By Larbi Arbaoui
By Larbi Arbaoui
Morocco World News
Taroudant, Morocco, November 27, 2012
Last year in the wake of Arab Spring protests that brought hopes of change, the Islamist Party (PJD) came to power in historic elections, which are believed to be the fairest of their kind. Following the adoption of the constitution introduced by King Mohammed VI, Mr. Abdelilah Benkiran was appointed, last January, as Head of the Moroccan government. In theory, the changes in the new constitution allow him, as the head of the government, greater powers than any of his predecessors.
After its landmark win, the Islamist party had to face tremendous challenges in order to form a new government.
After a long political agitation, the Justice and Development Party was able, at last, to form the government with three political parties (The conservative Independence Party, the Popular Movement, and the Progress and Socialism Party with communist orientations).
A year has gone by since the first government under the new constitution came into being, and Moroccans have the right to know what developments in the national political scene have been achieved. What were the actions and decisions taken by the new government? What are the implications of these measures on the daily life of common citizens? What political, economic and social projects were inaugurated so far and whether they meet the expectations of citizens?
In the context of the Arab Spring and the increasing popularity of the Islamist Party, Mr. Benkirane took a lot onto his plate, and gave many more promises than he could chew. A year on is enough to show that the man’s words speak more than his actions.
Unfortunately, he hasn’t managed to wrap up any of the main dossiers he promised Moroccans during his campaign, whether affording jobs to unemployed degree holders, completing healthcare and educational reform or making measurable headway on the ailing national economy, women’s rights or transport sector that causes more than 4000 deaths each year with 12 crashes every hour.
The record of economic relations between Morocco and the European Union has declined by virtue of the crisis that has swept the European continent, which began exporting its negative impact on the Moroccan economic. The decline in remittances of Moroccan immigrants, the low number of European tourists visiting the country, as well as shrinking European imports from Morocco have also been factors that have contributed to the crippling economy. But, if the decline in economic relations between the two parties may be attributed to the crisis plaguing Europe, one may wonder why such a cold struck Moroccan-European diplomatic and political relations, taking into account the limited visits, if any, exchanged between the officials of both parties during the life of this new government.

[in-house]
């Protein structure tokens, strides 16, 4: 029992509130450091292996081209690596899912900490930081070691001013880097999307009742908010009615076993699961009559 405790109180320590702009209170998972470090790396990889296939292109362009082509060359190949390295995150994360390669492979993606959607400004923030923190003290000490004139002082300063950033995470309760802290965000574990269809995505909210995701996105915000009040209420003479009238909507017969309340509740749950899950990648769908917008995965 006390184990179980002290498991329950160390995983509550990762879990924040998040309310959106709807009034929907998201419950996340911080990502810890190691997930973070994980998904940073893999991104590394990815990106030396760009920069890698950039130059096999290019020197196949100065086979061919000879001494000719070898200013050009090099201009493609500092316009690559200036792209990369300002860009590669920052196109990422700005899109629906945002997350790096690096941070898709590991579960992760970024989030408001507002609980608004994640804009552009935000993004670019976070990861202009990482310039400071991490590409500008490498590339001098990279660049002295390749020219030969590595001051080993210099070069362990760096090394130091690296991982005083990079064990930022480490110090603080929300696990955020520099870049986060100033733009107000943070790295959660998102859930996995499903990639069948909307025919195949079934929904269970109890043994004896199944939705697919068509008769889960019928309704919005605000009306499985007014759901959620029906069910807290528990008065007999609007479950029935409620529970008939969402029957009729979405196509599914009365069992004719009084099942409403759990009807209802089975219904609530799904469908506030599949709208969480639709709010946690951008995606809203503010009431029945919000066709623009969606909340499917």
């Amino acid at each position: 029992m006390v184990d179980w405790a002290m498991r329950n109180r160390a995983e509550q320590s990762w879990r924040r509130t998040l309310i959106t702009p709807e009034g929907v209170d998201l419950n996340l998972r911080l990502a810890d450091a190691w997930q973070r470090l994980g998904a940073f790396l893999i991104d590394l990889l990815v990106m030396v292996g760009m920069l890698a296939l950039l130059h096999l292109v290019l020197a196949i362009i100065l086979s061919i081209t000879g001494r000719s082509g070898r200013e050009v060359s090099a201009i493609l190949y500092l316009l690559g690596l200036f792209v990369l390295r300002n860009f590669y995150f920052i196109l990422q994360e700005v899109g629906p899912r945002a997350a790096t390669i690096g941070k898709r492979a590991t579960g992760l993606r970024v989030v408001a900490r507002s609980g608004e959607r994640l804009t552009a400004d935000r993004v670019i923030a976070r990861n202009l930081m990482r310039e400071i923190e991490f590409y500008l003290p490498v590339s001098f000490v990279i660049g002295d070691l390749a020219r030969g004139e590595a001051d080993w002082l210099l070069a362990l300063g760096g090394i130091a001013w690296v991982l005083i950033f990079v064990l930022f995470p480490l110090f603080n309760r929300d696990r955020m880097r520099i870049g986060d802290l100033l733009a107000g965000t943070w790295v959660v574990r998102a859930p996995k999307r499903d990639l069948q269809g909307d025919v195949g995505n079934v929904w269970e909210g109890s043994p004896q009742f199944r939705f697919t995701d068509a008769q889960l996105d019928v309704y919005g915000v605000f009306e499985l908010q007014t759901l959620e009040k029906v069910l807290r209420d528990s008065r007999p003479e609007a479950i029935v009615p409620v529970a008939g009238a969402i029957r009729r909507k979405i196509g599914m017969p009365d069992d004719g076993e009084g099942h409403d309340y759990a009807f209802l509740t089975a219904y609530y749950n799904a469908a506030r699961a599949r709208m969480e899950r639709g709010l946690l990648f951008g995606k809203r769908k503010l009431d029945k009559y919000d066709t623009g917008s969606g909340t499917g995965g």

With the exception of his private visit to Madrid five months ago to speak at the Institute for Strategic Studies in Barcelona, where he was received by the Spanish Prime Minister Mariano Rajoy, Mr. Benkirane did not receive any invitation from any other European capital for an official visit. This is contrary to what is conventionally done following the appointment of a new head of government, although Benkirane had reassured the West as soon as his party gained the majority of votes.
Moroccans have witnessed the cacophony of the Islamist-led government manifested in the incoherent press releases and orientations of its ministers. What was attractive at first – fresh new bold statements expressed by the government ministers – became increasingly irritating since most of those statements have not found their way into reality. The Minister of Justice, Mr. Mustapha Ramid’s press release on tourism in Marrakech was reprimanded by his colleague Mr. Lahcen Heddad of Tourism. That of Mr. Mustapha El Khalfi, the Minister of Communication and government spokesman, on prohibiting gambling commercials on national TV have been refuted by the Minister of Youth and Sports Mr. Mohammed Ouzine. The latter described El Khalfi’s statement as far from representing the official government policy.
But what should be counted for Mr. Benkirane is the fact he gave names, which are still inspiring fear in the imagination of Moroccans, to the “lobbies of corruption” such as “Lafarite” elves and “Tamasih” crocodiles, though they still remain anonymous to the majority of people. The inability to put the slogans held before the elections into action brought him the rage of the masses and the mockery of the party’s foes in the political arena. The daily newspaper Almassae has named Mr. Benkirane the chair of Moroccan psychiatrists and sociologists for the reason, they said, to approach the major psychological factors that gave birth to such “abnormal” character leading the Moroccan government.
On the sidelines of the World Forum for Democracy in Strasbourg, Mr. Benkirane told France 24, “Democracy in Morocco is advancing slowly but surely”. What is sure, to my knowledge, is the growing social discontent at the slow pace of reform contrary to the aspirations of the people. The Islamist-led government has proved its helplessness in fighting corruption and its incompetency to meet the expectations of Moroccans. Up until now, Moroccans haven’t yet seen the promises made by the party materialize into reality.
The views expressed in this article are the author’s own and do not necessarily express Morocco World News’ editorial policy
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